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State funding will help restore Great Salt Marsh

The Trustees of Reservations is set to receive state funding and technical support for a restoration it is undertaking in part of the Great Salt Marsh.

The project was among 12 river and wetlands restorations recently designated Priority Projects by the Massachusetts Department of Fish and Game. Priority Projects are eligible for technical services and grants.

The Trustees project is a pilot initiative to develop methods for restoring salt marsh habitat in the face of sea level rise at Old Town Hill Reservation in Newbury; Stavros Reservation in Essex; and Crane Beach and Crane Wildlife Refuge in Ipswich and Essex, all Trustees properties.

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The 300 acres targeted for restoration serve as a key environmental buffer, protecting neighboring communities and valuable habitat, according to the Trustees.

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The nonprofit conservation organization protects 15 percent of the The Great Marsh, which spans more than 20,000 acres from Cape Ann to the New Hampshire border.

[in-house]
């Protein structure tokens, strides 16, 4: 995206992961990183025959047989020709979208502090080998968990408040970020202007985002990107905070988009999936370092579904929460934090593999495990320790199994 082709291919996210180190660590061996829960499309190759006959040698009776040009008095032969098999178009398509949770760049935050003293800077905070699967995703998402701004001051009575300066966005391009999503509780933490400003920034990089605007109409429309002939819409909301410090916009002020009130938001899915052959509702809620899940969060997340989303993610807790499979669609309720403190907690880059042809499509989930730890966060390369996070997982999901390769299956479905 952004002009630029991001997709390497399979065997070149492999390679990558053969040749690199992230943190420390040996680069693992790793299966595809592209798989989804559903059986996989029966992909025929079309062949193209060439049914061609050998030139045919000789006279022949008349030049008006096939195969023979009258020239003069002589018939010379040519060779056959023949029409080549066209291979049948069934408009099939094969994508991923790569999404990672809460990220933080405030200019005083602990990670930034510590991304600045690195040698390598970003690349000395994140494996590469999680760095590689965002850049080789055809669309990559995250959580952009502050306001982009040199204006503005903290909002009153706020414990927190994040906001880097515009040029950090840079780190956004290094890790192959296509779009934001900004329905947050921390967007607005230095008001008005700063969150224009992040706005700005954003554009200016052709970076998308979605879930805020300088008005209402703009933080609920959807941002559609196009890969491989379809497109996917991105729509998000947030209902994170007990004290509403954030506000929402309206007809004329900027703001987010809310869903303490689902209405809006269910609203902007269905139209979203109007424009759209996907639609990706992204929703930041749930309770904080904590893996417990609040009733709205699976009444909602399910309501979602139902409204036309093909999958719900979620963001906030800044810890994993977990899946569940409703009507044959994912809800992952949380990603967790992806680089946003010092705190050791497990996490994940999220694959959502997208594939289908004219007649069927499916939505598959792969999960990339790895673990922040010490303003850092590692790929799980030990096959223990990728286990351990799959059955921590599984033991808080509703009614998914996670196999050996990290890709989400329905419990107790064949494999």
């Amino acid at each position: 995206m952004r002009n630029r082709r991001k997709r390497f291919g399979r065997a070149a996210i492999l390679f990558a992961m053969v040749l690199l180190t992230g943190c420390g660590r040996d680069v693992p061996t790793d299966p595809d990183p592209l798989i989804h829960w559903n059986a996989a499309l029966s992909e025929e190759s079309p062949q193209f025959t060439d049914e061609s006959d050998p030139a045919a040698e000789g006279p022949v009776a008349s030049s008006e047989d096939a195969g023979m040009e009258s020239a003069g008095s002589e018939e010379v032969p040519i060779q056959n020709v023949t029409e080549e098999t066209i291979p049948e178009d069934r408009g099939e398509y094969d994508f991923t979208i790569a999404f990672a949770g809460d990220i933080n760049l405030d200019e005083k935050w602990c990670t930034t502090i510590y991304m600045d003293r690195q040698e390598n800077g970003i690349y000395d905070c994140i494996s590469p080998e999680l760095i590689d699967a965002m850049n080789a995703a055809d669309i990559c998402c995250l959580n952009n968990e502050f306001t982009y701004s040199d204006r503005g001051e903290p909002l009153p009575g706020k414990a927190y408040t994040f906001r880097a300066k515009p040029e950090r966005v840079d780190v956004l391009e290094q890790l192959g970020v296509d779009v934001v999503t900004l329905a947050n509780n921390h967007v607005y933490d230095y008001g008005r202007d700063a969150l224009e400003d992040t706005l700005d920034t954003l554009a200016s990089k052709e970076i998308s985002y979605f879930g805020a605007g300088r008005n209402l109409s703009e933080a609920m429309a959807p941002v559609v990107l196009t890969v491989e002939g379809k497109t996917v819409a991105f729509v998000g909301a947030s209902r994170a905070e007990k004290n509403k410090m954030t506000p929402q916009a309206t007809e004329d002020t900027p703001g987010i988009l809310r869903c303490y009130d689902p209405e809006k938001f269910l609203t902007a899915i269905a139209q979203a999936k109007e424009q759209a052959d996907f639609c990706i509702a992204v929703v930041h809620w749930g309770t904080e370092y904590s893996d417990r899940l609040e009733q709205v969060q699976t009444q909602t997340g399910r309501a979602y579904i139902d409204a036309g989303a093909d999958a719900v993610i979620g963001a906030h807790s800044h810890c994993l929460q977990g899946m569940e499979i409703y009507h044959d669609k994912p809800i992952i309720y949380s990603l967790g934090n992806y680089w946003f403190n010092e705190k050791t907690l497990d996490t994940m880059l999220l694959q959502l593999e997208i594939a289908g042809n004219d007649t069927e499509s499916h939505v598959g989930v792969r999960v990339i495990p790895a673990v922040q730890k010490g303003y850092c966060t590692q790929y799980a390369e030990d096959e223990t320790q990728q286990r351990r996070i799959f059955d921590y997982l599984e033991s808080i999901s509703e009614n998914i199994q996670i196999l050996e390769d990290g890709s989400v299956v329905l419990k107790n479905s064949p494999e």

The Trustees will seek state funds and technical assistance to restore salt marsh habitat degraded by historic ditching and flooding from sea level rise, and to improve the overall health and resiliency of the salt marsh. The work is projected to take three to five years.

By restoring natural marsh hydrology through an innovative natural technique — using loosely braided, layered salt hay — the Trustees hope to rebuild the salt marsh over time and stabilize, or even increase, the number of species inhabiting the high marsh along the coast.

The state previously awarded the Trustees a $15,740 grant through the federally funded Massachusetts Bays National Estuary Program to support the restoration.

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The Great Salt Marsh includes areas of Essex, Gloucester, Ipswich, Newbury, Newburyport, Rowley, and Salisbury.

John Laidler can be reached at laidler@globe.com.